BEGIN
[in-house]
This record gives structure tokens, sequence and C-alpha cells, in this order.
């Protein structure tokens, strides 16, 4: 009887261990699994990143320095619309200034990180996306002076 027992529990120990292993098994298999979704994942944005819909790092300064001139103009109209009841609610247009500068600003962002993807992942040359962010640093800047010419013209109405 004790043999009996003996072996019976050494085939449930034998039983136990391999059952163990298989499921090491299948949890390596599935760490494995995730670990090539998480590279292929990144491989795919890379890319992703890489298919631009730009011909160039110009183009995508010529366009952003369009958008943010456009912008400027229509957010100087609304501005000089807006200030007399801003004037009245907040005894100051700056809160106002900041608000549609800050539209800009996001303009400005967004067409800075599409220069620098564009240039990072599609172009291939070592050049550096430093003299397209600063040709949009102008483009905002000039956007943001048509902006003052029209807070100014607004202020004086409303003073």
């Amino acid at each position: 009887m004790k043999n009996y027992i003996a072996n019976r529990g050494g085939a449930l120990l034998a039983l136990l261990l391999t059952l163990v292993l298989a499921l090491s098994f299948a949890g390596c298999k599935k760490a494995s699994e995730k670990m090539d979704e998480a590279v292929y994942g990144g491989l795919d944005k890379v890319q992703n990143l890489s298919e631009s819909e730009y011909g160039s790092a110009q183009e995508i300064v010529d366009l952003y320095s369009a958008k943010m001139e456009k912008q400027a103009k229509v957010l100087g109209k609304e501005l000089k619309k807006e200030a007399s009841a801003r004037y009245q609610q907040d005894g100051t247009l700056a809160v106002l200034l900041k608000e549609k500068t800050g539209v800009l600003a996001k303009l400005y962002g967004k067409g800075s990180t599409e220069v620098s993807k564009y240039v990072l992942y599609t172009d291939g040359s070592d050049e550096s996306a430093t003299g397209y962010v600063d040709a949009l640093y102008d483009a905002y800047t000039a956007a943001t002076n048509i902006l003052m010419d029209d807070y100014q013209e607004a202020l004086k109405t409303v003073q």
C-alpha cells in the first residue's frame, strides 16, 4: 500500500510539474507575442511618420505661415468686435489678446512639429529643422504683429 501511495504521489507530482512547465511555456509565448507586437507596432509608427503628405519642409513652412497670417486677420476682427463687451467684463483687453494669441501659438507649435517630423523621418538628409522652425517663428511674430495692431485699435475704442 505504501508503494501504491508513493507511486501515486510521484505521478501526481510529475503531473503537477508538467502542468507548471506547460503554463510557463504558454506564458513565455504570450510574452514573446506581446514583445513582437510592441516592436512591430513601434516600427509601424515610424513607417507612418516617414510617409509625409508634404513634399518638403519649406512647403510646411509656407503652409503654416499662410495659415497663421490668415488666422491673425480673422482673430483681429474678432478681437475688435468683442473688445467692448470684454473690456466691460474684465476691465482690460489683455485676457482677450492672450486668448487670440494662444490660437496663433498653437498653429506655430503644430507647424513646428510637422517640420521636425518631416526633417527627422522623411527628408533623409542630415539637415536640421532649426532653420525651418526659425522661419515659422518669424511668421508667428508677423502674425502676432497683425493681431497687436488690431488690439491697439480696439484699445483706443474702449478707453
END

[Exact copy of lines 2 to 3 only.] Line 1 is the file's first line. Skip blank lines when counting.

This record gives structure tokens, sequence and C-alpha cells, in this order.
């Protein structure tokens, strides 16, 4: 009887261990699994990143320095619309200034990180996306002076 027992529990120990292993098994298999979704994942944005819909790092300064001139103009109209009841609610247009500068600003962002993807992942040359962010640093800047010419013209109405 004790043999009996003996072996019976050494085939449930034998039983136990391999059952163990298989499921090491299948949890390596599935760490494995995730670990090539998480590279292929990144491989795919890379890319992703890489298919631009730009011909160039110009183009995508010529366009952003369009958008943010456009912008400027229509957010100087609304501005000089807006200030007399801003004037009245907040005894100051700056809160106002900041608000549609800050539209800009996001303009400005967004067409800075599409220069620098564009240039990072599609172009291939070592050049550096430093003299397209600063040709949009102008483009905002000039956007943001048509902006003052029209807070100014607004202020004086409303003073």